Oh, coffee

As I carefully perused my bank accounts last night, pretending to be an adult, I came to the realization that my coffee trips and crucial late-night refueling occur with shocking frequency; if I keep it up, I can expect to be broke by February.
Students at an esteemed university such as our own hold themselves to incredibly high standards and push themselves to accomplish remarkable things. There is no way an average person here can find enough time between going to class, meetings and library (Facebook) time to hibernate and rest for the next day’s harrowing activities. How else are we supposed to prosper without developing semi-addictive relationships with caffeinated beverages?
I remember laughing at an article I once read that reported graduate student debt occurs not just from financial aid bills and heavy annual tuition, but from daily visits to Starbucks and other worthy coffee establishments. These expenses amass tens of thousands of dollars of debt that continue to plague those individuals as they leave the intellectual vacuum we call college and enter the professional workplace. Now, I shudder to realize I too shall incur a similar fate. Books, room and board, and all other living expenses aside, coffee poses a serious problem to our financial health as young and prosperous students.
Conscious of my terrible spending, I kept a record of my activity through the next day. I woke up for class, got a coffee on the way to Cabell Hall, left, had lunch with a friend, studied for a few hours, then grabbed another coffee without sugar or cream to wake me up because I felt fatigued. The worst part is, I know during evening study I will most likely do the same thing at Alderman Café or, should I say, the source of my demise.
Not convinced you have anything to worry about yet? If the average person were to sit down and calculate what he or she spends on a daily basis and what that money is spent on, the numbers likely would be shocking. Let’s say an average cup of coffee costs $2. Multiply that by five and you’ve just spent $10 on coffee alone. Don’t even think about sandwiches or snacks you may purchase to accompany your beverage; that’s an additional $10 right there. So, according to my numbers, you’ve just spent $20 in one week ... when there are more than a dozen more weeks to worry about for the rest of the semester, two of which take place during finals crunch time.
Anyone can plainly see that students sustain themselves with coffee. Without it, no one would pay attention in early classes, go to the library to study or be especially productive in any given component of his or her life. To put it bluntly, coffee makes the world go round here at the University. Knowing this, I find it quite disappointing that the school doesn’t do more to support the student body’s source of sustainable energy. Personally, I think they should take all the money they’re saving by making us carry our plates around without trays and set up free coffee bars in the libraries. Laugh if you will, but being up at 1 a.m. with 100 more pages of Kant to read isn’t exactly feasible without some sort of assistance.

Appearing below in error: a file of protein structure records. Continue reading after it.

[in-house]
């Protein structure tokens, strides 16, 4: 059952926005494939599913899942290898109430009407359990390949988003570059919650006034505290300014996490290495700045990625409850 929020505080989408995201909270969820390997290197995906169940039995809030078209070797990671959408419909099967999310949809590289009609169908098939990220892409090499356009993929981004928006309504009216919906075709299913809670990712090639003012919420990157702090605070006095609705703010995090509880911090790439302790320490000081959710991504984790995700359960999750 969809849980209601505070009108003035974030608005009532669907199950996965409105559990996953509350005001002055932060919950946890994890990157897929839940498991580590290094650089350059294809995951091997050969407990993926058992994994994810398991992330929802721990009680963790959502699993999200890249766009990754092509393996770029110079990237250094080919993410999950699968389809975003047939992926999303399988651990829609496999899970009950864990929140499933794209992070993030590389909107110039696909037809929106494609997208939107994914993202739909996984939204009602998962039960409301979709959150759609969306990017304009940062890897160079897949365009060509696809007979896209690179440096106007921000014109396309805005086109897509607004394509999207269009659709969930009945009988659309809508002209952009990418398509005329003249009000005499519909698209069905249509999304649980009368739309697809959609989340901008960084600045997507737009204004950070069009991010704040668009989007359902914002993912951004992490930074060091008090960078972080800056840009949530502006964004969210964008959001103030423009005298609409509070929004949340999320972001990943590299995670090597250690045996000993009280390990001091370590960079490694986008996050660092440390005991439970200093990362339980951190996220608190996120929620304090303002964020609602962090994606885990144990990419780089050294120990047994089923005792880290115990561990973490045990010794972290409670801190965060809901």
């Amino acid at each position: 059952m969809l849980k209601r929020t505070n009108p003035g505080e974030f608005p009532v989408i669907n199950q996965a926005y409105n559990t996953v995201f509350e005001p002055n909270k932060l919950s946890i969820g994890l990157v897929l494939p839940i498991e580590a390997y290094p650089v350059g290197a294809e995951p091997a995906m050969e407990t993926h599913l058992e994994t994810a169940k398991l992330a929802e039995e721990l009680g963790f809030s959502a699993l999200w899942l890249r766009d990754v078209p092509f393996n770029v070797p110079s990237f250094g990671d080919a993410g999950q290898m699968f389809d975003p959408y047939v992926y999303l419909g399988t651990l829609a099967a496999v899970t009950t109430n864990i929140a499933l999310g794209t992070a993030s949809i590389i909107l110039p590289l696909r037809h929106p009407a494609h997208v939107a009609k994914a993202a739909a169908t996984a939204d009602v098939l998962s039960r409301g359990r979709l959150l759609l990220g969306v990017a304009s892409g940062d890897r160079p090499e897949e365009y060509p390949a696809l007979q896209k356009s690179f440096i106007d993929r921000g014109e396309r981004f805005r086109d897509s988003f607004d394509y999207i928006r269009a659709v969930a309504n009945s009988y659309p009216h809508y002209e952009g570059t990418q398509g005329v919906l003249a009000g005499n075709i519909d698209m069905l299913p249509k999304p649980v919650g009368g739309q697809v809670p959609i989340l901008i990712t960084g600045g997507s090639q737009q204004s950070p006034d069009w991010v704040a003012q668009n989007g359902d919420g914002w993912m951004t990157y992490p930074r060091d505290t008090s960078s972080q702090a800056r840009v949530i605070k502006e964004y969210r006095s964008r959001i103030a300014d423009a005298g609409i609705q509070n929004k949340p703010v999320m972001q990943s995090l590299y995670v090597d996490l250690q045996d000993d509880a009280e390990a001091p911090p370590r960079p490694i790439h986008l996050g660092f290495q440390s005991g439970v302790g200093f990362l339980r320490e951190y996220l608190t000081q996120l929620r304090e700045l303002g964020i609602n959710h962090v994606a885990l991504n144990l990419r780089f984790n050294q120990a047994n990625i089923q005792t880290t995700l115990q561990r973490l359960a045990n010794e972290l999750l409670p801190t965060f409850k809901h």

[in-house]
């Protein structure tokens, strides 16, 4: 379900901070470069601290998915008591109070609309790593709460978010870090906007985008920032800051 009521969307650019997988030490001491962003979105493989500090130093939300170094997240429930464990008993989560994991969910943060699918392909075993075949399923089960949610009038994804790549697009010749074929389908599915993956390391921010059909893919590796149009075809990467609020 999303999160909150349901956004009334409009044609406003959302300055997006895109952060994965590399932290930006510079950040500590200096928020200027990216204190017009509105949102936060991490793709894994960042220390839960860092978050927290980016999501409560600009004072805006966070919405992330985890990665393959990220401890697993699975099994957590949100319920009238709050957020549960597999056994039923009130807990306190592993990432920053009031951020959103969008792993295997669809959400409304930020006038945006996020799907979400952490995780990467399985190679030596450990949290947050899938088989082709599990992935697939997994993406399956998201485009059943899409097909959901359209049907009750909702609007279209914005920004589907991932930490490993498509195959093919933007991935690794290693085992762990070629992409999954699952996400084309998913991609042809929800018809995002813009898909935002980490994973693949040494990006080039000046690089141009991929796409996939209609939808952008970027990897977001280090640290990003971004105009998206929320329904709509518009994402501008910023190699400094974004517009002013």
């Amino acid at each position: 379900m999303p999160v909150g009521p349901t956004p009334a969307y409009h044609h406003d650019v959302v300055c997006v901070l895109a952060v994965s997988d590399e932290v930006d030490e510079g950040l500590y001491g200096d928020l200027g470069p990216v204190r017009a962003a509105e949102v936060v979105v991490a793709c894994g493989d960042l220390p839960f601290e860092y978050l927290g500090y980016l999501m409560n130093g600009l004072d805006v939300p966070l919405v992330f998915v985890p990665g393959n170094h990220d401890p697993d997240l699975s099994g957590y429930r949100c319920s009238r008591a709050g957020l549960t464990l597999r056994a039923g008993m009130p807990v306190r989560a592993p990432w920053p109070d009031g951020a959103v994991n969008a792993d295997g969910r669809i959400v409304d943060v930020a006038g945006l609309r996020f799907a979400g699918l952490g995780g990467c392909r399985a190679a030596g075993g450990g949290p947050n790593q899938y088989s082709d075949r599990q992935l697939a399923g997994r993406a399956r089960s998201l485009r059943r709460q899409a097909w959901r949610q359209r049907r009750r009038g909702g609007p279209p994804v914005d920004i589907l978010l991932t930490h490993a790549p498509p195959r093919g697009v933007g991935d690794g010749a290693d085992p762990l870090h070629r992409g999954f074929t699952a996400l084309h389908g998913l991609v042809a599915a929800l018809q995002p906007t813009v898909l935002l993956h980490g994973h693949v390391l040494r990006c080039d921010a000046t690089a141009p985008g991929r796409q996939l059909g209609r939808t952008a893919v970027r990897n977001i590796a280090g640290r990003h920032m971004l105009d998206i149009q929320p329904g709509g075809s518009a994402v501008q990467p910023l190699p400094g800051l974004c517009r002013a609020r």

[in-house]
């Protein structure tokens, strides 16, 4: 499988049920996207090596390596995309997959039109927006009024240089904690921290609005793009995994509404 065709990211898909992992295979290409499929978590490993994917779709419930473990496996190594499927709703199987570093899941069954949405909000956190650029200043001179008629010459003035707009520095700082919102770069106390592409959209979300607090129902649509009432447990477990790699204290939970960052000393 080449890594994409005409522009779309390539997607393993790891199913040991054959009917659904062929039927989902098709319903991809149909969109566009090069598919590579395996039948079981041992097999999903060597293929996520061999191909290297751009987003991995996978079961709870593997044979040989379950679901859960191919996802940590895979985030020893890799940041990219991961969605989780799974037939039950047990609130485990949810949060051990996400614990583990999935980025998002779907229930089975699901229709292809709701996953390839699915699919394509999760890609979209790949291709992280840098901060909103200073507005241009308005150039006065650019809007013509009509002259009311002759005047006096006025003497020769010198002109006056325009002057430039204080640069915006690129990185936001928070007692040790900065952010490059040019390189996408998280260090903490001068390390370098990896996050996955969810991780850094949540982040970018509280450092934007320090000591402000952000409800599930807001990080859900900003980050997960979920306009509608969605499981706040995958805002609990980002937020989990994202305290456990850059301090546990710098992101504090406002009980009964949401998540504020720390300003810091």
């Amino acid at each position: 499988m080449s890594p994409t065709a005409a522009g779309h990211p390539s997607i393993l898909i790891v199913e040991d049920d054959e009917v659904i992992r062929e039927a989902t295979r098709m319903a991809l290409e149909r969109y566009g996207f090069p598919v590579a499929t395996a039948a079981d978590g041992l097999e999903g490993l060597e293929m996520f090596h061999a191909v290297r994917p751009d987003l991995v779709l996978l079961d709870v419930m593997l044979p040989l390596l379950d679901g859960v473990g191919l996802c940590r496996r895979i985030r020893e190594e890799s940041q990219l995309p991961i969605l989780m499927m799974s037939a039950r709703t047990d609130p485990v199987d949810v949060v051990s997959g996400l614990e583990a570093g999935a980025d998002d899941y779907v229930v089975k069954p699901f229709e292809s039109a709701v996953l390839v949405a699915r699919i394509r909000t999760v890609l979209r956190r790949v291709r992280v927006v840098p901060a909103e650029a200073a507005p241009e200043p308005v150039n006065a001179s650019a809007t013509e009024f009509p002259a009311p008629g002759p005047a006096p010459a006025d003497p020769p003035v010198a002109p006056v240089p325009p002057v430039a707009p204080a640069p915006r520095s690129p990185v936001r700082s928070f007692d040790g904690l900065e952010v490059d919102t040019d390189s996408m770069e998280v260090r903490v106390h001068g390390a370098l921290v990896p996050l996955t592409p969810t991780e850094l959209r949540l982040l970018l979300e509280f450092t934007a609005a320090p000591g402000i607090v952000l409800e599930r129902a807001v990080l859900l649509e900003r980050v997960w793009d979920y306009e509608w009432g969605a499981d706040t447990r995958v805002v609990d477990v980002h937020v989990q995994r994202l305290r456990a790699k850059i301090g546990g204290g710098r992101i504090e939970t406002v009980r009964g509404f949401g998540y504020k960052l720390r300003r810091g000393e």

In my endeavors to correct my spending and salvage my personal bank account, I’ve realized there are many ways to cut back on expenses.
First, don’t drink coffee. Just kidding. But seriously, converting to tea not only costs less but it also still provides an adequate caffeine source. Did you know it only costs 15 cents to get a large cup of hot water? With a box of Earl Grey from a local grocery store, you can cut back on costs considerably and still have a nice warm beverage to aid your studying and make you look smart when sauntering around Grounds.
Next, buy coffee. Sounds hypocritical, but I’ll tell you now that the whipped cream and milk-filled drinks many students order have about two ounces of legitimate coffee in them and therefore will only keep you functioning for two ounces worth of time. That’s not being economical — that’s called blind waste. Time is money, my friends. Plus, these frothy latte drinks cost almost three times as much as plain brew. Do yourself a favor and cut back the queue time by omitting the elaborate drink details and simply ask for small, medium or large.
Remember, the financial limitations of a student are modest and it is imperative we keep ourselves from falling into debt. I hope my words of wisdom have helped, and to all you coffee addicts out there, I feel your pain.
Bailee’s column runs biweekly Fridays. She can be reached at b.barfield@cavalierdaily.com.

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